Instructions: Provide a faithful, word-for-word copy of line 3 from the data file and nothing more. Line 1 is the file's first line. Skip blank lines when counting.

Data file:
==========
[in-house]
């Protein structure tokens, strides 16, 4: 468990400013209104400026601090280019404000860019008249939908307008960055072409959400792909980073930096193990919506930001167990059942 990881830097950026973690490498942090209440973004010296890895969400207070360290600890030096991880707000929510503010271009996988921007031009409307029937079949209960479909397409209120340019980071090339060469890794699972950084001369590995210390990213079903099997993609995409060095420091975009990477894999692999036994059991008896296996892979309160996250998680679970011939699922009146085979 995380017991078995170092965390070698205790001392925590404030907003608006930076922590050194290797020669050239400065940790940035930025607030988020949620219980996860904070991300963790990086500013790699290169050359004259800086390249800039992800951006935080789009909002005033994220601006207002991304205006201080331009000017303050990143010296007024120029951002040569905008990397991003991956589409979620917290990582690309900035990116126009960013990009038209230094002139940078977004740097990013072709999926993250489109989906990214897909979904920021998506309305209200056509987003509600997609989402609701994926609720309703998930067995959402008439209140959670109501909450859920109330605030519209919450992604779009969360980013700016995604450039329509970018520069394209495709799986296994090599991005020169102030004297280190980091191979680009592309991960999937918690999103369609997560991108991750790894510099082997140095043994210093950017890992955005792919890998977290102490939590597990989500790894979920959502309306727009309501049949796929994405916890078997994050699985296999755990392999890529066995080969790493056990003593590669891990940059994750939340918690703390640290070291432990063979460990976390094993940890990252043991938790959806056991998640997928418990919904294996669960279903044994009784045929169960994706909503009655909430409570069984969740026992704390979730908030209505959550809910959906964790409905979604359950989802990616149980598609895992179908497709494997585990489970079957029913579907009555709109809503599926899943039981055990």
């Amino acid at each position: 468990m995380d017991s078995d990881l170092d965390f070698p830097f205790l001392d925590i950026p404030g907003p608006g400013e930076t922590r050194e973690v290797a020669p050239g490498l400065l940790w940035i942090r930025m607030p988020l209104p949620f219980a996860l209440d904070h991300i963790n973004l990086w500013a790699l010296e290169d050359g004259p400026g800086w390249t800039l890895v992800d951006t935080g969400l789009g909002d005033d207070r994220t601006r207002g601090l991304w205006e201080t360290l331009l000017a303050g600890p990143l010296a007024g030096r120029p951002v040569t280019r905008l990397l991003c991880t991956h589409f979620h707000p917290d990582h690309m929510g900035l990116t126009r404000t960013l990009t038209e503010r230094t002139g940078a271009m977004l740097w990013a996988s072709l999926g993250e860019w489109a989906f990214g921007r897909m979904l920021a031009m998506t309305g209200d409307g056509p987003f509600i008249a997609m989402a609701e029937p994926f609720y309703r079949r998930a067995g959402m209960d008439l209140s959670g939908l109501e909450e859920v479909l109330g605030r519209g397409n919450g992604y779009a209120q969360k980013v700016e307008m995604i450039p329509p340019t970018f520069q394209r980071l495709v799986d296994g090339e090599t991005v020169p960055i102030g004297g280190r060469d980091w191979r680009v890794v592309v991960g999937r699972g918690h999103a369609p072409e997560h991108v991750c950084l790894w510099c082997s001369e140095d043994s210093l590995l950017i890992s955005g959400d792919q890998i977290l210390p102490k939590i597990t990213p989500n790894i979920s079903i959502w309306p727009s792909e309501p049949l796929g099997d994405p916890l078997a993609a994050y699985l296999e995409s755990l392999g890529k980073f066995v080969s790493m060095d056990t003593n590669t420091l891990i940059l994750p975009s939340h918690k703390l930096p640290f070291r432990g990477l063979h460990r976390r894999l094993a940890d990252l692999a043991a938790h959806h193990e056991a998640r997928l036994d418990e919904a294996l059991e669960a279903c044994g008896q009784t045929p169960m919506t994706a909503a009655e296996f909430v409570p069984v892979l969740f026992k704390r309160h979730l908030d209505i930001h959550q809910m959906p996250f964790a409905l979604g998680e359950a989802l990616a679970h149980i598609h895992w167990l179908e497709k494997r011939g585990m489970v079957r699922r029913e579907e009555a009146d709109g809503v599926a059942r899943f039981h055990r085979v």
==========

């Amino acid at each position: 468990m995380d017991s078995d990881l170092d965390f070698p830097f205790l001392d925590i950026p404030g907003p608006g400013e930076t922590r050194e973690v290797a020669p050239g490498l400065l940790w940035i942090r930025m607030p988020l209104p949620f219980a996860l209440d904070h991300i963790n973004l990086w500013a790699l010296e290169d050359g004259p400026g800086w390249t800039l890895v992800d951006t935080g969400l789009g909002d005033d207070r994220t601006r207002g601090l991304w205006e201080t360290l331009l000017a303050g600890p990143l010296a007024g030096r120029p951002v040569t280019r905008l990397l991003c991880t991956h589409f979620h707000p917290d990582h690309m929510g900035l990116t126009r404000t960013l990009t038209e503010r230094t002139g940078a271009m977004l740097w990013a996988s072709l999926g993250e860019w489109a989906f990214g921007r897909m979904l920021a031009m998506t309305g209200d409307g056509p987003f509600i008249a997609m989402a609701e029937p994926f609720y309703r079949r998930a067995g959402m209960d008439l209140s959670g939908l109501e909450e859920v479909l109330g605030r519209g397409n919450g992604y779009a209120q969360k980013v700016e307008m995604i450039p329509p340019t970018f520069q394209r980071l495709v799986d296994g090339e090599t991005v020169p960055i102030g004297g280190r060469d980091w191979r680009v890794v592309v991960g999937r699972g918690h999103a369609p072409e997560h991108v991750c950084l790894w510099c082997s001369e140095d043994s210093l590995l950017i890992s955005g959400d792919q890998i977290l210390p102490k939590i597990t990213p989500n790894i979920s079903i959502w309306p727009s792909e309501p049949l796929g099997d994405p916890l078997a993609a994050y699985l296999e995409s755990l392999g890529k980073f066995v080969s790493m060095d056990t003593n590669t420091l891990i940059l994750p975009s939340h918690k703390l930096p640290f070291r432990g990477l063979h460990r976390r894999l094993a940890d990252l692999a043991a938790h959806h193990e056991a998640r997928l036994d418990e919904a294996l059991e669960a279903c044994g008896q009784t045929p169960m919506t994706a909503a009655e296996f909430v409570p069984v892979l969740f026992k704390r309160h979730l908030d209505i930001h959550q809910m959906p996250f964790a409905l979604g998680e359950a989802l990616a679970h149980i598609h895992w167990l179908e497709k494997r011939g585990m489970v079957r699922r029913e579907e009555a009146d709109g809503v599926a059942r899943f039981h055990r085979v």